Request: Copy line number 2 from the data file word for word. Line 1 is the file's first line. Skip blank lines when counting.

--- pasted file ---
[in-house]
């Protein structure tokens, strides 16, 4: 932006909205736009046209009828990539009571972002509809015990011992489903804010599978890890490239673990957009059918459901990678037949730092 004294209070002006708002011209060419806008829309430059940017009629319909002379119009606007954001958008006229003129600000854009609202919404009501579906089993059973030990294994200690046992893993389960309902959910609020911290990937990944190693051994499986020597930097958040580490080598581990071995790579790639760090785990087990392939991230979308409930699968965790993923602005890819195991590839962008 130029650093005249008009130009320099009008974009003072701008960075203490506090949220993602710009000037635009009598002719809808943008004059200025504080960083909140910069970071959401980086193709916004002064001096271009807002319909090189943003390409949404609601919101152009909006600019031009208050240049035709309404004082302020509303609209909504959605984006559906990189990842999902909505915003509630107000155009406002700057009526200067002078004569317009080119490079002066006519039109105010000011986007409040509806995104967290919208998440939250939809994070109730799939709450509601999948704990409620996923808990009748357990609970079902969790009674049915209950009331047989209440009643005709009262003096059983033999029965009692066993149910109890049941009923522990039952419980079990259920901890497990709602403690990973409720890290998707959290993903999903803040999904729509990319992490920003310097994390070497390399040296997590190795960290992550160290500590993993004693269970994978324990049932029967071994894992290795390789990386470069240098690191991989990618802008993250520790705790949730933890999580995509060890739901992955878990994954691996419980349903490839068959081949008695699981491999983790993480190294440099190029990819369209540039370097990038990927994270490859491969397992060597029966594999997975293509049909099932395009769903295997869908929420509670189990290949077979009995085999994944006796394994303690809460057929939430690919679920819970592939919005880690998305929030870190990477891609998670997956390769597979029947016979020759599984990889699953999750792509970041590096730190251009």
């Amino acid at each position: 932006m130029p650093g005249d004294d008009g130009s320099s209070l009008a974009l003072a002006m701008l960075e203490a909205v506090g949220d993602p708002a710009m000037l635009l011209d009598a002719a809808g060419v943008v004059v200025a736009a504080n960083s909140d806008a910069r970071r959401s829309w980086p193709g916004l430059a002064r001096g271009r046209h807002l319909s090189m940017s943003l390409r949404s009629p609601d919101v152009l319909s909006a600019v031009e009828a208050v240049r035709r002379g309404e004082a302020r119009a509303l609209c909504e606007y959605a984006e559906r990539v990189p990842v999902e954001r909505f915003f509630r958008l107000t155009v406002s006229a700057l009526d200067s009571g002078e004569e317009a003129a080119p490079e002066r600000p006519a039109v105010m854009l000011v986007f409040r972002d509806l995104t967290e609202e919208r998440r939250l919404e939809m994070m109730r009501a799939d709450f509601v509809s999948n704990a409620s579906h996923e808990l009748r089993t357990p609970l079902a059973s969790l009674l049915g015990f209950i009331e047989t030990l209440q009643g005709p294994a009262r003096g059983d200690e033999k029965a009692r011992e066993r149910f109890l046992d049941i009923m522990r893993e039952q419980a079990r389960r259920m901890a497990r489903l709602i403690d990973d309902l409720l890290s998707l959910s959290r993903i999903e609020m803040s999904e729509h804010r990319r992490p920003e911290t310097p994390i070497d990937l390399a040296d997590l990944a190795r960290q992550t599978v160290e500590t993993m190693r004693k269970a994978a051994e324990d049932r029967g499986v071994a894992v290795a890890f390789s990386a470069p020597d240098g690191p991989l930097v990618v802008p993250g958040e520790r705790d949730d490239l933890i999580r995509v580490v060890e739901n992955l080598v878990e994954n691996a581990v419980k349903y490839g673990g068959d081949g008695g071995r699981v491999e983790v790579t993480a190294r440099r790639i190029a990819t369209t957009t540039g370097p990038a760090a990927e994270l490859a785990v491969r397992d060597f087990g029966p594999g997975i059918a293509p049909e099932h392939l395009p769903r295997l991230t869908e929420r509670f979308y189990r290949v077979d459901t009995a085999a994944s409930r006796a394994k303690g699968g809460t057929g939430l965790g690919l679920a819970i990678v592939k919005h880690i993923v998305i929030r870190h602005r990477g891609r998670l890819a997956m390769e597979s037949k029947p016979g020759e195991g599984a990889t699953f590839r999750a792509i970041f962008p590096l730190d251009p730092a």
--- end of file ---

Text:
């Protein structure tokens, strides 16, 4: 932006909205736009046209009828990539009571972002509809015990011992489903804010599978890890490239673990957009059918459901990678037949730092 004294209070002006708002011209060419806008829309430059940017009629319909002379119009606007954001958008006229003129600000854009609202919404009501579906089993059973030990294994200690046992893993389960309902959910609020911290990937990944190693051994499986020597930097958040580490080598581990071995790579790639760090785990087990392939991230979308409930699968965790993923602005890819195991590839962008 130029650093005249008009130009320099009008974009003072701008960075203490506090949220993602710009000037635009009598002719809808943008004059200025504080960083909140910069970071959401980086193709916004002064001096271009807002319909090189943003390409949404609601919101152009909006600019031009208050240049035709309404004082302020509303609209909504959605984006559906990189990842999902909505915003509630107000155009406002700057009526200067002078004569317009080119490079002066006519039109105010000011986007409040509806995104967290919208998440939250939809994070109730799939709450509601999948704990409620996923808990009748357990609970079902969790009674049915209950009331047989209440009643005709009262003096059983033999029965009692066993149910109890049941009923522990039952419980079990259920901890497990709602403690990973409720890290998707959290993903999903803040999904729509990319992490920003310097994390070497390399040296997590190795960290992550160290500590993993004693269970994978324990049932029967071994894992290795390789990386470069240098690191991989990618802008993250520790705790949730933890999580995509060890739901992955878990994954691996419980349903490839068959081949008695699981491999983790993480190294440099190029990819369209540039370097990038990927994270490859491969397992060597029966594999997975293509049909099932395009769903295997869908929420509670189990290949077979009995085999994944006796394994303690809460057929939430690919679920819970592939919005880690998305929030870190990477891609998670997956390769597979029947016979020759599984990889699953999750792509970041590096730190251009």